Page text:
Over the last two weeks I have been astonished at the number of times the topic of women’s choices in the business world has come up and in a variety of situations.  One person questioned my choice of a liberal arts degree instead of a business degree.  One person recommended a book that posits women need to reconsider the decision to “give our children to other people to raise”.  One person had to be disabused of the notion that my business partner was my husband.  Another suggested that Tiger’s sexual partners should write letters to Elin Woods and apologize for their part in his indiscretion.

The first question came from someone I really like and respect.  It took a week for me to give him a complete answer because I didn’t really  have the answer.  It was the context of the times.  An Army recruiter told me there were very narrow choices for me if I really wanted them to pay for college.  The newspaper divided up its help wanted ads into “men only” and “women only”.  Many of my friends went to Bowling Green State University because it was the best place to get an education degree – perfect for a woman.  I opted for University of Toledo for that reason.  But business? No, that wasn’t really open to me.  I bought into the distractions of the media.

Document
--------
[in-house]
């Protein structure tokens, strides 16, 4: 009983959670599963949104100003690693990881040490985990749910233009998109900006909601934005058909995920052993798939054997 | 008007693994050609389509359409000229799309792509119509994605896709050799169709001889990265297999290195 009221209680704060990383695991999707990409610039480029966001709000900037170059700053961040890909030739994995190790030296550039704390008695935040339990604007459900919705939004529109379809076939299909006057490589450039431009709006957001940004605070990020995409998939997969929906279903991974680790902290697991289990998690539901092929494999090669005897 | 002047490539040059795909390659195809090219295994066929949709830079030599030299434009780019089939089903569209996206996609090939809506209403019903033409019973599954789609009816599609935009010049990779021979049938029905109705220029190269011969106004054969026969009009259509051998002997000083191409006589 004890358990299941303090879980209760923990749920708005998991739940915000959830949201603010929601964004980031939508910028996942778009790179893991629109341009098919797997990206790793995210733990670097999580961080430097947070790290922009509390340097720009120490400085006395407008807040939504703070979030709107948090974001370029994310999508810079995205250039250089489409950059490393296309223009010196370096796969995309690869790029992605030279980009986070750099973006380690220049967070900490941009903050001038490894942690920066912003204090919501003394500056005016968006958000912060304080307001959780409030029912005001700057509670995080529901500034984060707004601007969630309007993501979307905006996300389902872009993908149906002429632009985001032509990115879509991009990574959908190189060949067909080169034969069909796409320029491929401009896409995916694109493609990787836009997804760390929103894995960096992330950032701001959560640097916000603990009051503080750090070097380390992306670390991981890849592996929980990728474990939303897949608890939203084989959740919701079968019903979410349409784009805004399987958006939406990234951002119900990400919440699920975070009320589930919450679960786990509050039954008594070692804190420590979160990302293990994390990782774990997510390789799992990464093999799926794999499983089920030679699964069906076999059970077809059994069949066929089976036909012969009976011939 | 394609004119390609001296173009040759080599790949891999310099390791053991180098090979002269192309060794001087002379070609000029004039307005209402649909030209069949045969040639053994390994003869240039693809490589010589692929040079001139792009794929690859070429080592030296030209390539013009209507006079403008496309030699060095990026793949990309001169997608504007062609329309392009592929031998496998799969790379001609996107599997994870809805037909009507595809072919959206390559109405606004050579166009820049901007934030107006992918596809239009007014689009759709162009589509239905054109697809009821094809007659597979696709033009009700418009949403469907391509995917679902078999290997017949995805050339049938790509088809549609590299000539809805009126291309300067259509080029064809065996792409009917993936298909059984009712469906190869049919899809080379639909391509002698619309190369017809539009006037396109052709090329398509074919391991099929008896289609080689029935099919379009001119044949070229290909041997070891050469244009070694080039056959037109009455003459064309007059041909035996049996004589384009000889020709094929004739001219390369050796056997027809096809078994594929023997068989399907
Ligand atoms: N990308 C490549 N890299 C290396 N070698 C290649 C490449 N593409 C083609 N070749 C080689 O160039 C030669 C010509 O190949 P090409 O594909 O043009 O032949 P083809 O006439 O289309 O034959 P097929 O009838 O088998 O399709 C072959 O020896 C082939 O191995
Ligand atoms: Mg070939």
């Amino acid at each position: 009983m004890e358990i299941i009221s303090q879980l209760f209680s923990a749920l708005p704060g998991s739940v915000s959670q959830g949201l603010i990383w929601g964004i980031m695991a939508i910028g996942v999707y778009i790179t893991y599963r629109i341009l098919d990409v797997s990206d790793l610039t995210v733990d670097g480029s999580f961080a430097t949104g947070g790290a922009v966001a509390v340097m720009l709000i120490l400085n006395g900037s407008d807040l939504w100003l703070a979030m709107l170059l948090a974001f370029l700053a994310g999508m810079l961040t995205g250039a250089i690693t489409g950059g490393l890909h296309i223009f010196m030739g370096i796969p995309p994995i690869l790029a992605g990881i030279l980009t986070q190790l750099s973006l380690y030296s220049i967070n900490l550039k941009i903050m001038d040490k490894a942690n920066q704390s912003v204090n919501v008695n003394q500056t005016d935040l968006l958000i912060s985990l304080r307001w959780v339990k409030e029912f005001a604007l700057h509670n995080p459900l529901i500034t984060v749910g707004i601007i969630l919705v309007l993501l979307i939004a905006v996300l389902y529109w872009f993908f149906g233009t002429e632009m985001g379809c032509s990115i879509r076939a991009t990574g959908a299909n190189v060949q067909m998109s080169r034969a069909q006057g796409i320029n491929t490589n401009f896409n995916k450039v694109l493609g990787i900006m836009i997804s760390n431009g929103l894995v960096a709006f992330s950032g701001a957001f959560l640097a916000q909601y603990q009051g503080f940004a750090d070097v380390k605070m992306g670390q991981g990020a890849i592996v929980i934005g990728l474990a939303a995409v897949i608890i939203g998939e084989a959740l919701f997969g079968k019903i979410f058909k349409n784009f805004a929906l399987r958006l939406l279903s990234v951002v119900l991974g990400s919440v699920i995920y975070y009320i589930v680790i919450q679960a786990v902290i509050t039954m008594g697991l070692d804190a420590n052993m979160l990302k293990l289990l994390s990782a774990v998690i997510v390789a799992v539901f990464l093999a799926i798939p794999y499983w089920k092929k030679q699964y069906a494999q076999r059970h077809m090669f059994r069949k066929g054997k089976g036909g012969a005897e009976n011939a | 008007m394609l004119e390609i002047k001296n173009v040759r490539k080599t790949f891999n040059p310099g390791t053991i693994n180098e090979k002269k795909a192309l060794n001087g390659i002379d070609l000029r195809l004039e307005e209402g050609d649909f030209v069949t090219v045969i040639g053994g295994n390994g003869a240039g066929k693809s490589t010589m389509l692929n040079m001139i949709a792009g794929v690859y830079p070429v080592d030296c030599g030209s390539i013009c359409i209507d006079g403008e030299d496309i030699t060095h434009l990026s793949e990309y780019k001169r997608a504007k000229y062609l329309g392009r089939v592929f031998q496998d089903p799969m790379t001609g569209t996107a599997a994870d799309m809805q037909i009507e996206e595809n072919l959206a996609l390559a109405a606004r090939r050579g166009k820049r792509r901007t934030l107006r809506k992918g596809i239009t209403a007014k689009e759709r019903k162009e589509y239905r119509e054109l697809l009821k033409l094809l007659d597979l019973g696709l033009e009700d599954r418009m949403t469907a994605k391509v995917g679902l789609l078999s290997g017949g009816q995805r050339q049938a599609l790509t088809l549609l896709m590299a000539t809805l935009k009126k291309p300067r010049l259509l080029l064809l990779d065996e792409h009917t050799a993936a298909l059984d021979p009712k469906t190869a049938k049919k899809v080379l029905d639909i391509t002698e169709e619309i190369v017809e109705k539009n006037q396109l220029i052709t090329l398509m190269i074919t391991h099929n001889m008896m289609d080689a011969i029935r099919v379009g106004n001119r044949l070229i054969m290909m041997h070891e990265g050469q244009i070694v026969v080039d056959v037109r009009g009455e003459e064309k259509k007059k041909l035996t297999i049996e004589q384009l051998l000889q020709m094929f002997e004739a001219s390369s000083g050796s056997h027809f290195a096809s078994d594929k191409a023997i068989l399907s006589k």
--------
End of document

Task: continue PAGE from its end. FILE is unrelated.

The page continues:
Radical Housekeeping is the book making the rounds about how to get back to the basics in raising a family.  I’m sorry. When I ever hear about the good old days I get faint. (See preceding paragraph.)  But the notion that I enrolled my daughter in the finest preschool in this area so that someone else could raise her? Them’s fightin’ words! These books always come out when women take the lead in college enrollment, a very public figure makes a personal decision to devote more of her time to her family, there are more wives with jobs than husbands.  The distracting message?  You’re going to be judged on how your family works and let’s face it. You can’t have it all so maybe this book can make you feel better about your (crazy) decisions.